Tuesday, April 28, 2009

TickerSense Blogger Sentiment Poll: Accuracy and Opinion

The first two articles looked at how participating blogger opinion on future S&P moves (see my prior post for how opinion was calculated) matched the actual moves of the S&P. However, this opinion was not correlated to call accuracy. In this article blogger opinion is compared to the accuracy of such calls.

Accuracy was based on a 30-day outlook for the S&P; a successful bullish call matched an S&P gain greater than 1%, a bearish call for a loss more than 1% and a succesful neutral call was for an S&P gain or loss of within 1%. Each of the five test periods, or replicates, had 21-22 polls; each replicate had a call accuracy percentage and an opinion ranking.

In the most recent replicate (October 2008 to March 2009) Elliot Wave Lives On was the most accurate caller at 61% followed by Wishing Wealth at 59%.

In the 40% accuracy zone was myself, 24/7 WallStreet, Information Arbitrage, Crowder Blog, Traders-Talk and Jack Stevison.

Based on the data from all five replicates the level of accuracy plotted against variance showed a wide spread. There was a group of four blogs which had low accuracy and low variance; Millionaire Now, Word on the Street, Controlled Greed and Infectious Greed. However, Infectious Greed and Word on the Street rarely participated in the Poll so there isn't the depth of data to support their positions. Shark Report had low accuracy but high variance. Self Investors had a middling accuracy and the lowest variance. Jack Stevison had the best accuracy relative to his variance with Crowder Blog having the highest accuracy of all participating bloggers (but his variance was fairly high too).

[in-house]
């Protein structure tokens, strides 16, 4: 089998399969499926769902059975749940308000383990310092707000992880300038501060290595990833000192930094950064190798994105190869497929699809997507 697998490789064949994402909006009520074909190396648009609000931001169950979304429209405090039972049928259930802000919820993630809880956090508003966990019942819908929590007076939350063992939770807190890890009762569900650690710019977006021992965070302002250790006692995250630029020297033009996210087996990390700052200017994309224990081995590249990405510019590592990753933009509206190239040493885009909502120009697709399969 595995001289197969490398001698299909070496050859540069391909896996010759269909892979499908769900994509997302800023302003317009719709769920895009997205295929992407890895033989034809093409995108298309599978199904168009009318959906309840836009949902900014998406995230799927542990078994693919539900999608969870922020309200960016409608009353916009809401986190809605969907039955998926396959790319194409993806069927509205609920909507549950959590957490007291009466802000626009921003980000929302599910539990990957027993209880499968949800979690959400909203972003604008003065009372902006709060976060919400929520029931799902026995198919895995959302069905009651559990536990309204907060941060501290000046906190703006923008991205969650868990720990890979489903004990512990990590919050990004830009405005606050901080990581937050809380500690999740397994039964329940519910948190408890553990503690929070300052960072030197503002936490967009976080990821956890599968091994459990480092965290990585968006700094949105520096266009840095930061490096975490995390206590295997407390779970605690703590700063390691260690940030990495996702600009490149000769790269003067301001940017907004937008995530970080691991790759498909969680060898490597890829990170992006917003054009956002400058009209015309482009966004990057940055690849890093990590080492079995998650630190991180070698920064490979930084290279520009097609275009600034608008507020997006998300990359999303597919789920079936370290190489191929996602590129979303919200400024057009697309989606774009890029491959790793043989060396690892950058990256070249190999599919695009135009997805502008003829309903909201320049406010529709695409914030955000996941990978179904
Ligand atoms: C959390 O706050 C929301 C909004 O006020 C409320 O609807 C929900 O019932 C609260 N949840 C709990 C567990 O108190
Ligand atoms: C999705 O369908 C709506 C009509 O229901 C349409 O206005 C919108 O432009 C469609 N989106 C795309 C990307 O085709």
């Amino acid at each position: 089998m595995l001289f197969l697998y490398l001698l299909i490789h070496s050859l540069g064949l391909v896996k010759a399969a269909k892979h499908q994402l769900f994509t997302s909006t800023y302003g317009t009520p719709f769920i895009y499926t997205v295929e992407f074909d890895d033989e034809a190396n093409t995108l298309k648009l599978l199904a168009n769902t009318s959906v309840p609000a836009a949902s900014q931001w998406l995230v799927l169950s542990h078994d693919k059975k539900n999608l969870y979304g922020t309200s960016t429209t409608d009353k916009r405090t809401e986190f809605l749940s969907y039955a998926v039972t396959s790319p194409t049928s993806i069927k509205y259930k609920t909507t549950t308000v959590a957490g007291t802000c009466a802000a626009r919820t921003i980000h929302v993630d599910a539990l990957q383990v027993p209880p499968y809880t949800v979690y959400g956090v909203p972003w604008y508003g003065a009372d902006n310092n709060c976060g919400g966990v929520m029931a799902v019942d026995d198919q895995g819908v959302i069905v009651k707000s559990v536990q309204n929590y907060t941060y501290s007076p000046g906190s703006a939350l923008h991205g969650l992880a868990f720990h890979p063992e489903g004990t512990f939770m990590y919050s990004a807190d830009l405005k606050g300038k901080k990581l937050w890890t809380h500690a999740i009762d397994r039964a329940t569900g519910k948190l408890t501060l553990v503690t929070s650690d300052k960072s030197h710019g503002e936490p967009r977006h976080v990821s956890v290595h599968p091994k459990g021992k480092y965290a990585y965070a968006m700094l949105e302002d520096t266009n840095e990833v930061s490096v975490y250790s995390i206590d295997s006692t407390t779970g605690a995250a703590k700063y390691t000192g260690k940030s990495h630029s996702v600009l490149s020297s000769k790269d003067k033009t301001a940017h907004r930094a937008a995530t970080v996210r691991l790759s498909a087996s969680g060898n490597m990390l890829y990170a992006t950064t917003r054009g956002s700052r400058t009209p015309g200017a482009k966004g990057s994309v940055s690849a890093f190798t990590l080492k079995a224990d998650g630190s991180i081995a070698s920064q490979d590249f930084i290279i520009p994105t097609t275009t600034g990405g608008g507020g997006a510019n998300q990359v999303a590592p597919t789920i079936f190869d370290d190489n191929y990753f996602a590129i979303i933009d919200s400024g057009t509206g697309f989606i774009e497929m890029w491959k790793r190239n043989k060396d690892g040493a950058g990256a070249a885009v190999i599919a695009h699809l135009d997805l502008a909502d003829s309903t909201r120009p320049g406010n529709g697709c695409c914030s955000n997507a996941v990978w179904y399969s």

When blogger opinion was plotted against blogger accuracy a slightly different picture was drawn. A group of four bloggers; Wishing Wealth, Traders-Talk, Jack Stevison and Crowder Blog all had predictive opinions close to that of the S&P and were reasonably accurate. In contrast, Controlled Greed's predictive qualities were on track, even if on a call-by-call basis they weren't so accurate. Most off-base was Learning Curve.

In summary, Crowder Blog and Jack Stevison come out well in both instances; most in tune with the future moves of the S&P and good accuracy on calls. But which is more important? In my next post I will compare the potential profit from following the most accurate call makers with trades made on blogger opinion alone (irrespective of accuracy and a more likely real world scenario). Will opinion top accuracy?

Dr. Declan Fallon, Senior Market Technician, Zignals.com the free stock alerts, market alerts, and stock charts website